Review your state's and the federal rules on layoffs. Companies like to take shortcuts; don't let them. Employee gets their accrued vacation pay and is eligible for Unemployment and COBRA (benefits continuance).
posted by theora55 at 5:17 PM on November 4 [20 favorites]


There is a lot of business risk in keeping someone around who knows that they are about to be canned - they can delete all of their work, all of your work, etc., steal data, steal equipment, what have you. Also, if they keep a gun in their car and have badge access to the building, that’s also not great. Worst case scenario stuff, but that’s what these processes are in place to prevent. You gain nothing from taking this type of risk.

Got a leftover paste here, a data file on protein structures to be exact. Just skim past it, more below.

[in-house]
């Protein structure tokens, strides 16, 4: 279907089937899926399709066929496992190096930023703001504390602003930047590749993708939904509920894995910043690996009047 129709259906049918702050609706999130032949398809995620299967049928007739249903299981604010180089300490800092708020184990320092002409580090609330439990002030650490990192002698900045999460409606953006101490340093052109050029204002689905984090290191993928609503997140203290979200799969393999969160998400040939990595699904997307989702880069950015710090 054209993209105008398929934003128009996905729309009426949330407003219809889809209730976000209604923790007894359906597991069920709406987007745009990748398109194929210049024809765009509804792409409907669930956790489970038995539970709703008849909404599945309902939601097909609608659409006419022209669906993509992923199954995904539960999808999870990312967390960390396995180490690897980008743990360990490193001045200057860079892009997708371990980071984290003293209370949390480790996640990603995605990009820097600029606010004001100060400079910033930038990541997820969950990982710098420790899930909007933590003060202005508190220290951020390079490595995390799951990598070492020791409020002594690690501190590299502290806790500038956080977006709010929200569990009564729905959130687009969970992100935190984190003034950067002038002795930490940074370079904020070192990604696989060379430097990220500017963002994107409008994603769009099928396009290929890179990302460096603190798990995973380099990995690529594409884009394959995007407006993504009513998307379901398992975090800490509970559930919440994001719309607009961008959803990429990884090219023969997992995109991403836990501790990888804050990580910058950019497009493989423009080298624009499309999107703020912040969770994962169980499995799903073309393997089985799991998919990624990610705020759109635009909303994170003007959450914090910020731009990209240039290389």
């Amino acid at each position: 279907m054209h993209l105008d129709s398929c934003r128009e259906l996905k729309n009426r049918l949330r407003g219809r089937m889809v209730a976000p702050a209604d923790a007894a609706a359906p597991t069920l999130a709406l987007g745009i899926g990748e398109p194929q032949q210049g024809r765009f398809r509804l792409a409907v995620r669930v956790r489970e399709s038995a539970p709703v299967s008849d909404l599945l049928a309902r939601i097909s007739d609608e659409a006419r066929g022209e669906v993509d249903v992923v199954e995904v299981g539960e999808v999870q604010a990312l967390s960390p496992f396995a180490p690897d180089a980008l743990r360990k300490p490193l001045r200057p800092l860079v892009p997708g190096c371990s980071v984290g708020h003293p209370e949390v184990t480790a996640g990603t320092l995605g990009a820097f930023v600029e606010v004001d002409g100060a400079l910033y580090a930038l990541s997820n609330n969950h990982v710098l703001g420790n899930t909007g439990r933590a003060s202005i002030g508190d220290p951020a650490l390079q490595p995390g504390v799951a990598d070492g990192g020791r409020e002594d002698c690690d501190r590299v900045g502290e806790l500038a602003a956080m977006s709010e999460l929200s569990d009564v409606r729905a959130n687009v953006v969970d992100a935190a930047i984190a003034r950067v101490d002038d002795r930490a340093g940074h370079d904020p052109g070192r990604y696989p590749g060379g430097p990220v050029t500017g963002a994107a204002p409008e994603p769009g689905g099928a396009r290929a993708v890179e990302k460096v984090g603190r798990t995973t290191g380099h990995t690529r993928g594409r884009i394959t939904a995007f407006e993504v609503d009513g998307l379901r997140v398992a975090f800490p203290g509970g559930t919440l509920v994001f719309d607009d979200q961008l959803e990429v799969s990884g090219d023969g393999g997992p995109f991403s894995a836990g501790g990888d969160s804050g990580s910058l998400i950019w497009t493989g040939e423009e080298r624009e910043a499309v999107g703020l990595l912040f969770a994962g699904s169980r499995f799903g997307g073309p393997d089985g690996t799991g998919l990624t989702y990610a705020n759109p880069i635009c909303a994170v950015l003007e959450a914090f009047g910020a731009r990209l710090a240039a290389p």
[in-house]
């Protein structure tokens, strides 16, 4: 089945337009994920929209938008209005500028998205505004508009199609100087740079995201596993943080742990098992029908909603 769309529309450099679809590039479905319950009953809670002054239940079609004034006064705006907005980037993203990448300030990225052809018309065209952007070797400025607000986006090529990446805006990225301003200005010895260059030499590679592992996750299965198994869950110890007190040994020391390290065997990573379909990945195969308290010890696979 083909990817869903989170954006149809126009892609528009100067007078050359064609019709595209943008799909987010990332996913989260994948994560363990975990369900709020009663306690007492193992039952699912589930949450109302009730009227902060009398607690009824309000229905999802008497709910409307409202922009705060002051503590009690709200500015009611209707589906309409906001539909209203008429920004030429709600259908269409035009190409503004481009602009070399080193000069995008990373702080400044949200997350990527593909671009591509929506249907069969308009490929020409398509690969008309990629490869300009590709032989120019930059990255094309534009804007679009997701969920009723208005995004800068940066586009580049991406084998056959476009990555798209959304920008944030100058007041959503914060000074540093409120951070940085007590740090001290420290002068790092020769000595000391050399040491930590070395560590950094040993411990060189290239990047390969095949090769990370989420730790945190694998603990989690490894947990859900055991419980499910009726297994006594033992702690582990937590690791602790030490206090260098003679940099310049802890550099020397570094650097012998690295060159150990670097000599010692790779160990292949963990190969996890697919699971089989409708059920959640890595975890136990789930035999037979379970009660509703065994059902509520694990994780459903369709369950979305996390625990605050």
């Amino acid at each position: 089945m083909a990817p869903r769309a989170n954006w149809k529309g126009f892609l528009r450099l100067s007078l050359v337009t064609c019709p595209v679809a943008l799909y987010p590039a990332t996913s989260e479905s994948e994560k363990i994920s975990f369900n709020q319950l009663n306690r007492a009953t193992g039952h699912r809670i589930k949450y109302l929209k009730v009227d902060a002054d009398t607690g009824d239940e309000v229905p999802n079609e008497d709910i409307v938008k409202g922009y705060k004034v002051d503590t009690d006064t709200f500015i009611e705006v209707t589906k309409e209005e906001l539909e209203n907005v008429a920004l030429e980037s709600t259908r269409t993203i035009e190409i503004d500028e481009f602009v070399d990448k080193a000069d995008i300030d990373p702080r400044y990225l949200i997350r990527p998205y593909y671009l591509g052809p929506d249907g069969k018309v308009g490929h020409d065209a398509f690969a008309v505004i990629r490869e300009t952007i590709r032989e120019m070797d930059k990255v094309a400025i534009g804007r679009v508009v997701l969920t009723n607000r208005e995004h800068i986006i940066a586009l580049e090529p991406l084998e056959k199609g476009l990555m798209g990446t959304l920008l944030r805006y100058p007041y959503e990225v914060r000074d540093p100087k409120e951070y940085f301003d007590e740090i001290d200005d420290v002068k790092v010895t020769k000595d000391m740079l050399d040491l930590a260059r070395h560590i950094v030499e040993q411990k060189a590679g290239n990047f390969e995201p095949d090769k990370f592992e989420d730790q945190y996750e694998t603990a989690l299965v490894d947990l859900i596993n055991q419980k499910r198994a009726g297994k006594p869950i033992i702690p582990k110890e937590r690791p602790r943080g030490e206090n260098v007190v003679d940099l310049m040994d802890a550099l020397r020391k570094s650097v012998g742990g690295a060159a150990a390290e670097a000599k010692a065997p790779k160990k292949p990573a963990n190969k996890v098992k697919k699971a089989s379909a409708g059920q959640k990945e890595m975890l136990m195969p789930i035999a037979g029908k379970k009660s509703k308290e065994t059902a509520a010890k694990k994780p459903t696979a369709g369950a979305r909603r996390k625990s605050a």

posted by oceanjesse at 5:17 PM on November 4 [15 favorites]


If this were coming a month from now instead of tomorrow, I would say definitely tip him off. But given that this is happening tomorrow, I think it’s nicer to let him get a good night’s sleep and just get the band-aid ripped off tomorrow. That’s what I would want in his position.
posted by sallybrown at 5:20 PM on November 4 [8 favorites]


If there were rumors floating around I might say to them "By the way, if you ever need a good reference just ask." But given that it’s tomorrow I’d just let it sit.

Still, you don’t need to take the office policies at face value. HR policies exist to cover absolutely every remote liability for the company; they’re not written with the employees in mind. This is doubly true when they’re laying you off. No matter what guidelines HR gives you, don’t be afraid to make a human connection with a person who is suffering.